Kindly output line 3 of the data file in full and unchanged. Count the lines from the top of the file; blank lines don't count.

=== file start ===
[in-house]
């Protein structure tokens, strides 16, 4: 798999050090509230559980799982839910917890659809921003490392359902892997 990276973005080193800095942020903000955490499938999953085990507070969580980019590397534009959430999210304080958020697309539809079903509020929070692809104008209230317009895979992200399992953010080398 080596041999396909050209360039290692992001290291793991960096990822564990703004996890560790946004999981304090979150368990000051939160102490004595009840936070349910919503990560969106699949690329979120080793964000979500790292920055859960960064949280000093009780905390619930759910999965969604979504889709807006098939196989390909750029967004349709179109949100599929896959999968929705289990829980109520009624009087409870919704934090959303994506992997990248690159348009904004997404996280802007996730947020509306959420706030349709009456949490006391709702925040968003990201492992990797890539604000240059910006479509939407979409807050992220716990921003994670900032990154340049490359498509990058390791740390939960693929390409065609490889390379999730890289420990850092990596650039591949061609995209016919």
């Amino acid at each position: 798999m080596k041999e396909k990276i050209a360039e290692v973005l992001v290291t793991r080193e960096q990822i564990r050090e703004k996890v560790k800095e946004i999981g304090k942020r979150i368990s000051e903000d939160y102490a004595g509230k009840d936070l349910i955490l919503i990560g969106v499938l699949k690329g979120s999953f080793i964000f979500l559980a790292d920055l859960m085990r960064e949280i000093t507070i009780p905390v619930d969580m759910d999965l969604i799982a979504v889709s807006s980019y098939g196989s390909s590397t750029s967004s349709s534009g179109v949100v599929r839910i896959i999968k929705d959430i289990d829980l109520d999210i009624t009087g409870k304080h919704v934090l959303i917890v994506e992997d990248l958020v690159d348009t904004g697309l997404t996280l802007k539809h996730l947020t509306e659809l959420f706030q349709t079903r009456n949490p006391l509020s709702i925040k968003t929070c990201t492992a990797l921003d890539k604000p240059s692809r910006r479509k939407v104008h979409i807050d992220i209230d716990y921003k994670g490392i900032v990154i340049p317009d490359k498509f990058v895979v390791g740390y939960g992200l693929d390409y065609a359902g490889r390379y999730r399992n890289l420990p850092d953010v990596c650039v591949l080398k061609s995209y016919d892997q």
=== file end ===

């Amino acid at each position: 798999m080596k041999e396909k990276i050209a360039e290692v973005l992001v290291t793991r080193e960096q990822i564990r050090e703004k996890v560790k800095e946004i999981g304090k942020r979150i368990s000051e903000d939160y102490a004595g509230k009840d936070l349910i955490l919503i990560g969106v499938l699949k690329g979120s999953f080793i964000f979500l559980a790292d920055l859960m085990r960064e949280i000093t507070i009780p905390v619930d969580m759910d999965l969604i799982a979504v889709s807006s980019y098939g196989s390909s590397t750029s967004s349709s534009g179109v949100v599929r839910i896959i999968k929705d959430i289990d829980l109520d999210i009624t009087g409870k304080h919704v934090l959303i917890v994506e992997d990248l958020v690159d348009t904004g697309l997404t996280l802007k539809h996730l947020t509306e659809l959420f706030q349709t079903r009456n949490p006391l509020s709702i925040k968003t929070c990201t492992a990797l921003d890539k604000p240059s692809r910006r479509k939407v104008h979409i807050d992220i209230d716990y921003k994670g490392i900032v990154i340049p317009d490359k498509f990058v895979v390791g740390y939960g992200l693929d390409y065609a359902g490889r390379y999730r399992n890289l420990p850092d953010v990596c650039v591949l080398k061609s995209y016919d892997q």